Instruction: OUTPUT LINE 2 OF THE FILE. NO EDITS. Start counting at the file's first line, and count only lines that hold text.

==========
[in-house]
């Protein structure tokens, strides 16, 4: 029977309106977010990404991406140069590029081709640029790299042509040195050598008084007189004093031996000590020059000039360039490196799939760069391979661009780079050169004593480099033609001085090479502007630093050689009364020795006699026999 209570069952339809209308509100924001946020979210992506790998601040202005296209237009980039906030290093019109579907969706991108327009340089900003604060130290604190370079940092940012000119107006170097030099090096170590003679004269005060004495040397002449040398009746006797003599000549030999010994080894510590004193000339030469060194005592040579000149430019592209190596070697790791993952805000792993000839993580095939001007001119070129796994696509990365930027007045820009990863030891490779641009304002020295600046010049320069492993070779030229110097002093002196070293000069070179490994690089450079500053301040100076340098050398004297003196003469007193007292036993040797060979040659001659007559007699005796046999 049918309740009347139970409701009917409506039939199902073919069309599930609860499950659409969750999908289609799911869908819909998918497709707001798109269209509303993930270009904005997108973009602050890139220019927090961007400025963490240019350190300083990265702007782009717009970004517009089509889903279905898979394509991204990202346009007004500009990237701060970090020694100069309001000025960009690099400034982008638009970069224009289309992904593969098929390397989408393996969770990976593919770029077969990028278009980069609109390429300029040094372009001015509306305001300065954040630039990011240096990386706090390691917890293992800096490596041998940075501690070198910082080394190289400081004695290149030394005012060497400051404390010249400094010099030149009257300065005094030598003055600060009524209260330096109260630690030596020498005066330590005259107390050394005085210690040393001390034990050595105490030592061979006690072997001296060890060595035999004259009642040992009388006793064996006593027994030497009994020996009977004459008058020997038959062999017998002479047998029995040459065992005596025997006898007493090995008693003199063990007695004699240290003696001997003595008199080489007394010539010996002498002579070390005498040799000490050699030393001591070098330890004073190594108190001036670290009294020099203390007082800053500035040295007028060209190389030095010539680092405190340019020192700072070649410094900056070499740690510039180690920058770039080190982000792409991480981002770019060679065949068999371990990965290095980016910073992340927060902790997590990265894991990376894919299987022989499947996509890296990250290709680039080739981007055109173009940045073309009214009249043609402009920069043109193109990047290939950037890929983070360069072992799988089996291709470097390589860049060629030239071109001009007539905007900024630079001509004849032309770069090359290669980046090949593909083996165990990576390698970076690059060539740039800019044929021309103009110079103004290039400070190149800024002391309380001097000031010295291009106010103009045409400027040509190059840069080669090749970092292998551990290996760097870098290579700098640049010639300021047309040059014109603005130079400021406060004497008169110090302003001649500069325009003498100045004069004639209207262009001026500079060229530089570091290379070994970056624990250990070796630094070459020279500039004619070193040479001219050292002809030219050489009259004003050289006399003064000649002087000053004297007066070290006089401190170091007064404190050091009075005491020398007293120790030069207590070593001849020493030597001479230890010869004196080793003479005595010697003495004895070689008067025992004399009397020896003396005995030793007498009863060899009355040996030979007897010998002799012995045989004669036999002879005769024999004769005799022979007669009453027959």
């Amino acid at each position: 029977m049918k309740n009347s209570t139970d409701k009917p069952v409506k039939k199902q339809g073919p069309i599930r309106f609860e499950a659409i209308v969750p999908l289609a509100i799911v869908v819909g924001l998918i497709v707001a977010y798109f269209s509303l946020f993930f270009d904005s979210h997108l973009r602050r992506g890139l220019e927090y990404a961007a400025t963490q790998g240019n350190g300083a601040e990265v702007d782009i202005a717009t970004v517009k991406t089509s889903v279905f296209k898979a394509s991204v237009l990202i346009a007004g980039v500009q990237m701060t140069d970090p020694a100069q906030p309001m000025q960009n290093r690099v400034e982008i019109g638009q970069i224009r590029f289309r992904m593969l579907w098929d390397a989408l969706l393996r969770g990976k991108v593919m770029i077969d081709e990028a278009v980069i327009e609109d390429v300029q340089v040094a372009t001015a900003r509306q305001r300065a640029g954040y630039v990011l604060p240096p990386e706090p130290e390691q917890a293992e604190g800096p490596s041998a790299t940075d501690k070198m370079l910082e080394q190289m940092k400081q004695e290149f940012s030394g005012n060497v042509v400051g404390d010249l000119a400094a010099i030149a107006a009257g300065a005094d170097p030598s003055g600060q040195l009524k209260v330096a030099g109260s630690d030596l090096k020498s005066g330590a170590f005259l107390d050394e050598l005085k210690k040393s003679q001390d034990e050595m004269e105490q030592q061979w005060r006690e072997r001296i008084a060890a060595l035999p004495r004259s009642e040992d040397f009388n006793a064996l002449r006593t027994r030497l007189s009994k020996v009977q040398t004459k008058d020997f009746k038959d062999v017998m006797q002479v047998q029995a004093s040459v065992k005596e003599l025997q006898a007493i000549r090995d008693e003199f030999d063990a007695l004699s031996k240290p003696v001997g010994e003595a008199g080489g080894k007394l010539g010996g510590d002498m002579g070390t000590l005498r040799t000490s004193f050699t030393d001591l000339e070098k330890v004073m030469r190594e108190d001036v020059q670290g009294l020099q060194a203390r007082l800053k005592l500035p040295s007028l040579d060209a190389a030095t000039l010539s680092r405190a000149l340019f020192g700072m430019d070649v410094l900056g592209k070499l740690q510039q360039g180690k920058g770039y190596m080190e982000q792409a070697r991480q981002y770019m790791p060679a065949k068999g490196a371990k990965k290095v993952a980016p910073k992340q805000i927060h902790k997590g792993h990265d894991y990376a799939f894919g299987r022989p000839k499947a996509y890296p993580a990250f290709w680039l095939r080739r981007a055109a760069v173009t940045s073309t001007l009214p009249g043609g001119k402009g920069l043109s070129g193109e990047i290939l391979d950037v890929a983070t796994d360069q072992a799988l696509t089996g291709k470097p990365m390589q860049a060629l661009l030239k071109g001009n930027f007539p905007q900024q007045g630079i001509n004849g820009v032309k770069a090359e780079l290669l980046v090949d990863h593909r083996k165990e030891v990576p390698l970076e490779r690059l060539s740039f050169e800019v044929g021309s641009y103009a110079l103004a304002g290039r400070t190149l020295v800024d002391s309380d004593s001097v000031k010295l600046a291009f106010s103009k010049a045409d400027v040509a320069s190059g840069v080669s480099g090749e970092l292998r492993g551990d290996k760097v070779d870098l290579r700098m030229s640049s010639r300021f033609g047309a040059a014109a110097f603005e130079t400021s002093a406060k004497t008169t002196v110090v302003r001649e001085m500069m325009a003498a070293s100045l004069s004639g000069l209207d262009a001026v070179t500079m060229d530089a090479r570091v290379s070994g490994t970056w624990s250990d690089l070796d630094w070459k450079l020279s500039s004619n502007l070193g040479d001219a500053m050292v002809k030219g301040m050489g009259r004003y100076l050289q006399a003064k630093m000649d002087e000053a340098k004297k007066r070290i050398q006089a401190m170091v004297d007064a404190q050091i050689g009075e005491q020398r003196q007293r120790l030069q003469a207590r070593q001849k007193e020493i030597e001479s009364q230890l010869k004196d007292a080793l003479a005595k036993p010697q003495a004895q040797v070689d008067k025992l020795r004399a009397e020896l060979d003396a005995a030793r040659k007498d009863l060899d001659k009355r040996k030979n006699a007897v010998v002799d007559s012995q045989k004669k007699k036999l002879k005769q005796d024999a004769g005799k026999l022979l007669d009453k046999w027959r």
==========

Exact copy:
């Protein structure tokens, strides 16, 4: 029977309106977010990404991406140069590029081709640029790299042509040195050598008084007189004093031996000590020059000039360039490196799939760069391979661009780079050169004593480099033609001085090479502007630093050689009364020795006699026999 209570069952339809209308509100924001946020979210992506790998601040202005296209237009980039906030290093019109579907969706991108327009340089900003604060130290604190370079940092940012000119107006170097030099090096170590003679004269005060004495040397002449040398009746006797003599000549030999010994080894510590004193000339030469060194005592040579000149430019592209190596070697790791993952805000792993000839993580095939001007001119070129796994696509990365930027007045820009990863030891490779641009304002020295600046010049320069492993070779030229110097002093002196070293000069070179490994690089450079500053301040100076340098050398004297003196003469007193007292036993040797060979040659001659007559007699005796046999 049918309740009347139970409701009917409506039939199902073919069309599930609860499950659409969750999908289609799911869908819909998918497709707001798109269209509303993930270009904005997108973009602050890139220019927090961007400025963490240019350190300083990265702007782009717009970004517009089509889903279905898979394509991204990202346009007004500009990237701060970090020694100069309001000025960009690099400034982008638009970069224009289309992904593969098929390397989408393996969770990976593919770029077969990028278009980069609109390429300029040094372009001015509306305001300065954040630039990011240096990386706090390691917890293992800096490596041998940075501690070198910082080394190289400081004695290149030394005012060497400051404390010249400094010099030149009257300065005094030598003055600060009524209260330096109260630690030596020498005066330590005259107390050394005085210690040393001390034990050595105490030592061979006690072997001296060890060595035999004259009642040992009388006793064996006593027994030497009994020996009977004459008058020997038959062999017998002479047998029995040459065992005596025997006898007493090995008693003199063990007695004699240290003696001997003595008199080489007394010539010996002498002579070390005498040799000490050699030393001591070098330890004073190594108190001036670290009294020099203390007082800053500035040295007028060209190389030095010539680092405190340019020192700072070649410094900056070499740690510039180690920058770039080190982000792409991480981002770019060679065949068999371990990965290095980016910073992340927060902790997590990265894991990376894919299987022989499947996509890296990250290709680039080739981007055109173009940045073309009214009249043609402009920069043109193109990047290939950037890929983070360069072992799988089996291709470097390589860049060629030239071109001009007539905007900024630079001509004849032309770069090359290669980046090949593909083996165990990576390698970076690059060539740039800019044929021309103009110079103004290039400070190149800024002391309380001097000031010295291009106010103009045409400027040509190059840069080669090749970092292998551990290996760097870098290579700098640049010639300021047309040059014109603005130079400021406060004497008169110090302003001649500069325009003498100045004069004639209207262009001026500079060229530089570091290379070994970056624990250990070796630094070459020279500039004619070193040479001219050292002809030219050489009259004003050289006399003064000649002087000053004297007066070290006089401190170091007064404190050091009075005491020398007293120790030069207590070593001849020493030597001479230890010869004196080793003479005595010697003495004895070689008067025992004399009397020896003396005995030793007498009863060899009355040996030979007897010998002799012995045989004669036999002879005769024999004769005799022979007669009453027959």